The last time Stephen Burbank was asked to resolve a dispute under the new CBA, a decision came in 11 days. This time, he moved even faster.
Five days after a hearing was held on the question of whether the discipline imposed on four players connected to the Saints alleged bounty system falls within Burbank’s sole jurisdiction under the labor deal, a source with knowledge of the situation tells PFT that Burbank has rejected the players’ argument.
The four players who have been suspended (Saints linebacker Jonathan Vilma, Saints defensive end Will Smith, Browns linebacker Scott Fujita, and Packers defensive end Anthony Hargrove) and the NFLPA argued that, to the extent the penalties arise from alleged salary-cap violations, the CBA gives full and exclusive authority to Burbank for determining whether or not the rules regarding paying players were broken.
And so Burbank will not be interfering with the discipline process, which the NFL believes should continue with appeal hearings before Commissioner Roger Goodell.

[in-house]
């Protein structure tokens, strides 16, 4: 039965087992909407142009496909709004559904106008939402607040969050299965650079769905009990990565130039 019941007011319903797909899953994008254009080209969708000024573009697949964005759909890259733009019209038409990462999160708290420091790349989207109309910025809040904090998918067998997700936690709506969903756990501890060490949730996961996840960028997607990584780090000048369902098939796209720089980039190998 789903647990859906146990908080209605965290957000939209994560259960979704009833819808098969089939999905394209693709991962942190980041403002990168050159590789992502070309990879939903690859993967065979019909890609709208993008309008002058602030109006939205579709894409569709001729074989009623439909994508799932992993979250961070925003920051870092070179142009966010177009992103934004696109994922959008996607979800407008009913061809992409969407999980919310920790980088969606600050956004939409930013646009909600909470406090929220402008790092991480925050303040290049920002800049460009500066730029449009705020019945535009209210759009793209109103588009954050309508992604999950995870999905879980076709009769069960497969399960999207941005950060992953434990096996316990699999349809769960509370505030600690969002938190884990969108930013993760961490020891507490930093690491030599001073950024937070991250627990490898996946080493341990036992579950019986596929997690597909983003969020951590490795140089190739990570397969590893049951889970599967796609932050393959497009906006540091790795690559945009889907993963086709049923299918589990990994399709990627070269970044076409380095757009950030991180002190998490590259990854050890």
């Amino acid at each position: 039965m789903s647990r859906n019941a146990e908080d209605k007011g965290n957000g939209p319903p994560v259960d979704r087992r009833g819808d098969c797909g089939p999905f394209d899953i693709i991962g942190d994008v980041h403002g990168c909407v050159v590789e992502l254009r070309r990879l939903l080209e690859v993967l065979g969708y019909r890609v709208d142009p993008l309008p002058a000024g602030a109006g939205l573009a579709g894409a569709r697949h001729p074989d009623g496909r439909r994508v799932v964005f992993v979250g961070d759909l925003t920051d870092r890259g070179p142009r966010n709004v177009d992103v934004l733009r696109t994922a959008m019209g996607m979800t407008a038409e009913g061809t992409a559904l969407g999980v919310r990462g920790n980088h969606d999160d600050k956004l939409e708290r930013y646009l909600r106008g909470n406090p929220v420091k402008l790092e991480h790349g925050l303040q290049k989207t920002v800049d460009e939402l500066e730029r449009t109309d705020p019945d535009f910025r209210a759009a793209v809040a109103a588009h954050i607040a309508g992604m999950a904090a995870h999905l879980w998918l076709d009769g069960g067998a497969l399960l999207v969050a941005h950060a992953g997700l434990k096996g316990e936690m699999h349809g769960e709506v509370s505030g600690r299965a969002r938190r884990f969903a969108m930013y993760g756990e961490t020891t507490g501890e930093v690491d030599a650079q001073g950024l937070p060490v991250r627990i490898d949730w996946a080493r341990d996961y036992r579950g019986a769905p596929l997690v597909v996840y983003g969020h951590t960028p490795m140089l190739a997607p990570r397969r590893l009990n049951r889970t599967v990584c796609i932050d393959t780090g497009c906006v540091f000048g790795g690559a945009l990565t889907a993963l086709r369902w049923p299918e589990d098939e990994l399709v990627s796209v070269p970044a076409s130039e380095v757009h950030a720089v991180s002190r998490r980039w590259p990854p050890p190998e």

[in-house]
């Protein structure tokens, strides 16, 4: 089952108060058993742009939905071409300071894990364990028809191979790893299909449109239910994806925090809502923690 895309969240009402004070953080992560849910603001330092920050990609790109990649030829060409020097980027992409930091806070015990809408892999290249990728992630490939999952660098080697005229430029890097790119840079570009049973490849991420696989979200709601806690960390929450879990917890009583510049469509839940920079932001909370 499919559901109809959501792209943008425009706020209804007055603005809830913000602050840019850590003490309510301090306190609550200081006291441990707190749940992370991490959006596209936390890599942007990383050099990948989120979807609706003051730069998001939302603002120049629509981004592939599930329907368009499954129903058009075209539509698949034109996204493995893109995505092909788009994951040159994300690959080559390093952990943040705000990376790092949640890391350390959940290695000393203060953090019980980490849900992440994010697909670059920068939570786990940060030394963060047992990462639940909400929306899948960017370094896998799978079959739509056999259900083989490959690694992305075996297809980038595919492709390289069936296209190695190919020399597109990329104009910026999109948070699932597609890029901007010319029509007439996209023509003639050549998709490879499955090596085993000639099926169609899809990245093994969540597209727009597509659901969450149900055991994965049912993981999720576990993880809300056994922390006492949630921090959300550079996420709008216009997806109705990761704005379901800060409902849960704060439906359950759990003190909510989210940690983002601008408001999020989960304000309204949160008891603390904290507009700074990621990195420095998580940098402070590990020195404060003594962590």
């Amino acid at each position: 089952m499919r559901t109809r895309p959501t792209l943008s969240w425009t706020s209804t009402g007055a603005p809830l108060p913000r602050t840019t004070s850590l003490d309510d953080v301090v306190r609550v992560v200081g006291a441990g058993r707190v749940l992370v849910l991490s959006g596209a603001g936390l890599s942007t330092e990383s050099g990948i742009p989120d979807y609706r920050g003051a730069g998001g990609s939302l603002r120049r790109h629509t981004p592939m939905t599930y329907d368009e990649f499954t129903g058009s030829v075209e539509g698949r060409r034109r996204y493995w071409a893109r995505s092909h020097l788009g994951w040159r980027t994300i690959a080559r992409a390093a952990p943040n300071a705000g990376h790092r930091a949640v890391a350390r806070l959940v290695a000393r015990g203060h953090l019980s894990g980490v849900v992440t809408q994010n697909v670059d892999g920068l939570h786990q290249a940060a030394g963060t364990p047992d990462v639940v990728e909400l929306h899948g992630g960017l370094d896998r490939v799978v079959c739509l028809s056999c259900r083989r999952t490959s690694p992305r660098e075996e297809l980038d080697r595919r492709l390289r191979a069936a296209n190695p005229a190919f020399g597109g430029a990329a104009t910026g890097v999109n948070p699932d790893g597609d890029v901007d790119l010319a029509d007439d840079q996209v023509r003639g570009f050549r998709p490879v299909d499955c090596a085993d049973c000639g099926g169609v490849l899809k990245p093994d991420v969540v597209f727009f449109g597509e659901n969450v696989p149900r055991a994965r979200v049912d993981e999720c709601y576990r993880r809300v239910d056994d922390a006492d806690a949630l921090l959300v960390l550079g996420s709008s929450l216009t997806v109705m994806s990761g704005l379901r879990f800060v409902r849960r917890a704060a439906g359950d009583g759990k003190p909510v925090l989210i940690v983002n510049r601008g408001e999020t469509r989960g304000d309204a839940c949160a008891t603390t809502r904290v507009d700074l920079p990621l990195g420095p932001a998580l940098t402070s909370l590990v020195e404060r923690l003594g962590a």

Under the CBA, the decision is subject to appeal, not to any outside court but to an internal appeals panel. It’s unclear at this point whether an appeal will be pursued, but it would not be a surprise if it happens.
Still pending is a separate grievance filed before arbitrator Shyam Das, who has been asked to decide whether the new CBA prevents Goodell from imposing any discipline on players for conduct occurring before it was signed, and also whether the appeals should be handled by Ted Cottrell or Art Shell, who have been jointly appointed by the NFL and the NFLPA to review discipline imposed by Goodell for on-field misconduct.
As to Burbank, who ruled last month that the Cowboys and Redskins had no basis under the labor deal to challenge a combined $46 million in salary-cap penalties, his name will once again fade into the woodwork, until the next time the league or the union has a matter that needs to be addressed by the man who holds the always-enviable title of “Special Master.”
UPDATE 10:12 a.m. ET: Technically, Burbank has retained jurisdiction over Hargrove’s argument, explaining that the letter from Goodell explaining Hargrove’s suspension doesn’t specify the nature of the rules he violated. In so doing, Burbank also gives the NFL a fairly clear road map for avoiding problems, and the league already has seized on that language by explaining in a press release that Hargrove was suspended for lying to investigators and obstructing the NFL’s investigation.